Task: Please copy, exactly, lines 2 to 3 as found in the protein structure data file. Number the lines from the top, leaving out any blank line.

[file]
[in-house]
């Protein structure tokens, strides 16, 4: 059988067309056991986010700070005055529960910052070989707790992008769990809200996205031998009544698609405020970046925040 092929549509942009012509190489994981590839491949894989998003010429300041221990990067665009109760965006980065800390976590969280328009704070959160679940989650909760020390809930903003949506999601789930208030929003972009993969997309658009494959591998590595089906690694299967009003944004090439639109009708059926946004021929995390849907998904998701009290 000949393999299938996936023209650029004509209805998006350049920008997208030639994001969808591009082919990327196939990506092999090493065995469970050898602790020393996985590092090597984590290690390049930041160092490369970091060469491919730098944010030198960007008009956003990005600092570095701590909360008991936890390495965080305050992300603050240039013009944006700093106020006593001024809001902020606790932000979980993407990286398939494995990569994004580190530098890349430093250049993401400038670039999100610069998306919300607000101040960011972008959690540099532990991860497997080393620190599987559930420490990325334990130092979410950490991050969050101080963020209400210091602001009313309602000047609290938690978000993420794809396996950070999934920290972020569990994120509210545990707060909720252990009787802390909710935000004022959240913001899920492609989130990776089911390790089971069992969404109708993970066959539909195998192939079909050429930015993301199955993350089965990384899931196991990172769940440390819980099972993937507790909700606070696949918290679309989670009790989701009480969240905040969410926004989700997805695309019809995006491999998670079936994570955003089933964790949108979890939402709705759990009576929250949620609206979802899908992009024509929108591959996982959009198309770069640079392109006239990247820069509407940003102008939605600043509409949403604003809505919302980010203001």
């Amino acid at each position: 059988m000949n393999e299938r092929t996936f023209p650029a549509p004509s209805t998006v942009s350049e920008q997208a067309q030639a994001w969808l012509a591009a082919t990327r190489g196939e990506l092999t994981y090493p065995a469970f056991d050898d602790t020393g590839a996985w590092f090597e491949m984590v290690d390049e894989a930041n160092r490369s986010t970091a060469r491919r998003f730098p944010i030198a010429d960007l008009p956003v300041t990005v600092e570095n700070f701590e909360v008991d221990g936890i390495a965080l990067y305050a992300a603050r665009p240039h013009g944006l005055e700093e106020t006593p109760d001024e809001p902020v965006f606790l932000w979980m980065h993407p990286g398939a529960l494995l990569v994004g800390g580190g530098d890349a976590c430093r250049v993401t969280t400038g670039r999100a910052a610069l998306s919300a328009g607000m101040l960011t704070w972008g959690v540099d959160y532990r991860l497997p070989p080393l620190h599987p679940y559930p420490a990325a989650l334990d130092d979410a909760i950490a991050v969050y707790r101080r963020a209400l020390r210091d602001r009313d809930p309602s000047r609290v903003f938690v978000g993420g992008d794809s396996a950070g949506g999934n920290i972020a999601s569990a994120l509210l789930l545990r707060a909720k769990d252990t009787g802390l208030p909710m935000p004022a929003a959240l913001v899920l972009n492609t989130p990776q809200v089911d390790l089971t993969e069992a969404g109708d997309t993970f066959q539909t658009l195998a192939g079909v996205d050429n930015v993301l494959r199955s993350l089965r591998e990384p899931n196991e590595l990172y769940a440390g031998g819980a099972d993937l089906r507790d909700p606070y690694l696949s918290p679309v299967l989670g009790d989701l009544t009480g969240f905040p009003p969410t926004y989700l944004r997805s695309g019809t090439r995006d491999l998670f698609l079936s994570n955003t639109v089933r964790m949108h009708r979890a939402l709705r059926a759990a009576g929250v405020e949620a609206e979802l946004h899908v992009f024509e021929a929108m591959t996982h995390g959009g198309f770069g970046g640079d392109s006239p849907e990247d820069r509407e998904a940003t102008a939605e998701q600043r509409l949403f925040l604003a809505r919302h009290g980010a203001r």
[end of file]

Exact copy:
């Protein structure tokens, strides 16, 4: 059988067309056991986010700070005055529960910052070989707790992008769990809200996205031998009544698609405020970046925040 092929549509942009012509190489994981590839491949894989998003010429300041221990990067665009109760965006980065800390976590969280328009704070959160679940989650909760020390809930903003949506999601789930208030929003972009993969997309658009494959591998590595089906690694299967009003944004090439639109009708059926946004021929995390849907998904998701009290 000949393999299938996936023209650029004509209805998006350049920008997208030639994001969808591009082919990327196939990506092999090493065995469970050898602790020393996985590092090597984590290690390049930041160092490369970091060469491919730098944010030198960007008009956003990005600092570095701590909360008991936890390495965080305050992300603050240039013009944006700093106020006593001024809001902020606790932000979980993407990286398939494995990569994004580190530098890349430093250049993401400038670039999100610069998306919300607000101040960011972008959690540099532990991860497997080393620190599987559930420490990325334990130092979410950490991050969050101080963020209400210091602001009313309602000047609290938690978000993420794809396996950070999934920290972020569990994120509210545990707060909720252990009787802390909710935000004022959240913001899920492609989130990776089911390790089971069992969404109708993970066959539909195998192939079909050429930015993301199955993350089965990384899931196991990172769940440390819980099972993937507790909700606070696949918290679309989670009790989701009480969240905040969410926004989700997805695309019809995006491999998670079936994570955003089933964790949108979890939402709705759990009576929250949620609206979802899908992009024509929108591959996982959009198309770069640079392109006239990247820069509407940003102008939605600043509409949403604003809505919302980010203001």
């Amino acid at each position: 059988m000949n393999e299938r092929t996936f023209p650029a549509p004509s209805t998006v942009s350049e920008q997208a067309q030639a994001w969808l012509a591009a082919t990327r190489g196939e990506l092999t994981y090493p065995a469970f056991d050898d602790t020393g590839a996985w590092f090597e491949m984590v290690d390049e894989a930041n160092r490369s986010t970091a060469r491919r998003f730098p944010i030198a010429d960007l008009p956003v300041t990005v600092e570095n700070f701590e909360v008991d221990g936890i390495a965080l990067y305050a992300a603050r665009p240039h013009g944006l005055e700093e106020t006593p109760d001024e809001p902020v965006f606790l932000w979980m980065h993407p990286g398939a529960l494995l990569v994004g800390g580190g530098d890349a976590c430093r250049v993401t969280t400038g670039r999100a910052a610069l998306s919300a328009g607000m101040l960011t704070w972008g959690v540099d959160y532990r991860l497997p070989p080393l620190h599987p679940y559930p420490a990325a989650l334990d130092d979410a909760i950490a991050v969050y707790r101080r963020a209400l020390r210091d602001r009313d809930p309602s000047r609290v903003f938690v978000g993420g992008d794809s396996a950070g949506g999934n920290i972020a999601s569990a994120l509210l789930l545990r707060a909720k769990d252990t009787g802390l208030p909710m935000p004022a929003a959240l913001v899920l972009n492609t989130p990776q809200v089911d390790l089971t993969e069992a969404g109708d997309t993970f066959q539909t658009l195998a192939g079909v996205d050429n930015v993301l494959r199955s993350l089965r591998e990384p899931n196991e590595l990172y769940a440390g031998g819980a099972d993937l089906r507790d909700p606070y690694l696949s918290p679309v299967l989670g009790d989701l009544t009480g969240f905040p009003p969410t926004y989700l944004r997805s695309g019809t090439r995006d491999l998670f698609l079936s994570n955003t639109v089933r964790m949108h009708r979890a939402l709705r059926a759990a009576g929250v405020e949620a609206e979802l946004h899908v992009f024509e021929a929108m591959t996982h995390g959009g198309f770069g970046g640079d392109s006239p849907e990247d820069r509407e998904a940003t102008a939605e998701q600043r509409l949403f925040l604003a809505r919302h009290g980010a203001r």